“We care deeply about the welfare of our cast and crew. All appropriate health and safety measures were taken throughout the filming period,” a spokesperson for “Squid Game: The Challenge” said in a statement to TheWrap. “All eliminations were checked by a team of independent, impartial adjudicators to ensure they were accurate and fair.”

“They were supposed to serve us”

The reported chaos around the reality competition series — which started filming in the U.K. in December 2022, premiered on Nov. 22 and is currently the No. 1 series on the streamer — began well before the game even started.

All of the contestants confirmed to TheWrap that they stayed in the same hotel and were given specific meal times. Contestants were not allowed to order food from off of the premises. And from the beginning, that system wasn’t always reliable. One contestant claims he was not given a meal time and missed a dinner (a representative from Studio Lambert later ordered him food for his first day). Another said that his driver was three and a half hours late picking him up from the airport, leading him to miss his “set time” for dinner. Still another said that the production team “ran out of” the provided food before the competition even started.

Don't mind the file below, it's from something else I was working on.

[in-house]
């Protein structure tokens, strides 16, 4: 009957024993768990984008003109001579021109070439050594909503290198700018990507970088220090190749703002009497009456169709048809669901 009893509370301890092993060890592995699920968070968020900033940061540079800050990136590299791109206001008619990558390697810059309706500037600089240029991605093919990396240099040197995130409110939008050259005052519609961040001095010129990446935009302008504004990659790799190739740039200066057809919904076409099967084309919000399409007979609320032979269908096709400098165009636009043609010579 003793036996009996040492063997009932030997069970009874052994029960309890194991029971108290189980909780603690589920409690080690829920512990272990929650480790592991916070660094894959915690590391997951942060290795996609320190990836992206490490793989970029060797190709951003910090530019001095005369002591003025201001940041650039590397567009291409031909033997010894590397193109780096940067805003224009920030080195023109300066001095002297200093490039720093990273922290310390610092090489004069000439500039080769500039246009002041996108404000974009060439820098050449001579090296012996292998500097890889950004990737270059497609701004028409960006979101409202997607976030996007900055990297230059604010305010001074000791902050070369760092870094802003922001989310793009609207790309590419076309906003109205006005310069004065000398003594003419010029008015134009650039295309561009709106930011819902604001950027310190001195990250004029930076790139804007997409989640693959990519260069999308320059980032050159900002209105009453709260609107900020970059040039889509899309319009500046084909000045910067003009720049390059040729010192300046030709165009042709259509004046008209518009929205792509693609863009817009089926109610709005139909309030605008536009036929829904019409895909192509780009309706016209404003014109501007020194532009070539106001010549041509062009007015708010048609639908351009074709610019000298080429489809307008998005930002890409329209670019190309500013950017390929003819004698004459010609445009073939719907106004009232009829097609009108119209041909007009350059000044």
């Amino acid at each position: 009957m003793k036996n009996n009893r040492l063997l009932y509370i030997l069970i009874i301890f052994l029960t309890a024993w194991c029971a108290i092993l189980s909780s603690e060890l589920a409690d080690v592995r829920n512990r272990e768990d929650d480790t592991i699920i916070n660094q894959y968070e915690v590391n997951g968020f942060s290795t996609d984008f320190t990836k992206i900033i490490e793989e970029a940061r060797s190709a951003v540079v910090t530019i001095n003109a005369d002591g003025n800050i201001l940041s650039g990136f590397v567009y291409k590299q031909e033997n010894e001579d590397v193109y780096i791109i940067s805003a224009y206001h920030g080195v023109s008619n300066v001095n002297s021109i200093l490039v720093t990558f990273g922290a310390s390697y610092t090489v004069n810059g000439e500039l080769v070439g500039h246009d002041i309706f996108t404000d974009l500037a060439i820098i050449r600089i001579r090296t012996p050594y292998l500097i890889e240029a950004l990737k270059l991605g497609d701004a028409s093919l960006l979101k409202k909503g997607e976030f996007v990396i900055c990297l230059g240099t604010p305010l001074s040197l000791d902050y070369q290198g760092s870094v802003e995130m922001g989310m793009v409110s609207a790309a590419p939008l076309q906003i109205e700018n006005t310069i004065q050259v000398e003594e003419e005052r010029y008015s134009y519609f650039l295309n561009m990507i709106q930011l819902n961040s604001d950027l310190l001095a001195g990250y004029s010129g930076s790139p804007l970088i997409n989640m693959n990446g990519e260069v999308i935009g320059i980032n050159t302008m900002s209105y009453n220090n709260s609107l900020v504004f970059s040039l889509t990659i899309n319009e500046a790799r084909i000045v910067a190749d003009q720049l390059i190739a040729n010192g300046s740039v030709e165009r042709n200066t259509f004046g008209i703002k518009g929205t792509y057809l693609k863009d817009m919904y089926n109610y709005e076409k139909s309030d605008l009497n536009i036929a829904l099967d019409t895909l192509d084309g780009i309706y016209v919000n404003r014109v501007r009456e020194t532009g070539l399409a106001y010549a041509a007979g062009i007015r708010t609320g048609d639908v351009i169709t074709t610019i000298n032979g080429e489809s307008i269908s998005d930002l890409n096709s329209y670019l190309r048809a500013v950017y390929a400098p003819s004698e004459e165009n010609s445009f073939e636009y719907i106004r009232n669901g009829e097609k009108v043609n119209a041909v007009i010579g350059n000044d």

The demands of the series compounded this seemingly minor complaint. According to those interviewed, contestants were told “everything” would be provided, including food, drinks, underwear, clothes, shampoo and sanitary products. Wallets were also discouraged.

“They were supposed to serve us. There are some people who did not get the chance to eat. It was just bad,” one contestant told TheWrap. Later, after 259 contestants were eliminated in the first round, the show’s promise of free food and water turned into $10 and $12 vouchers that could be used at the hotel, one player told TheWrap. An eliminated contestant recalled buying one of her peers a water at the hotel bar.

“She was just so distraught,” she said. “Folks were there with no money because they told these people that they were going to be fed. They were taking care of all amenities.”

“Folks were there with no money because they told these people that they were going to be fed.”

One contestant told TheWrap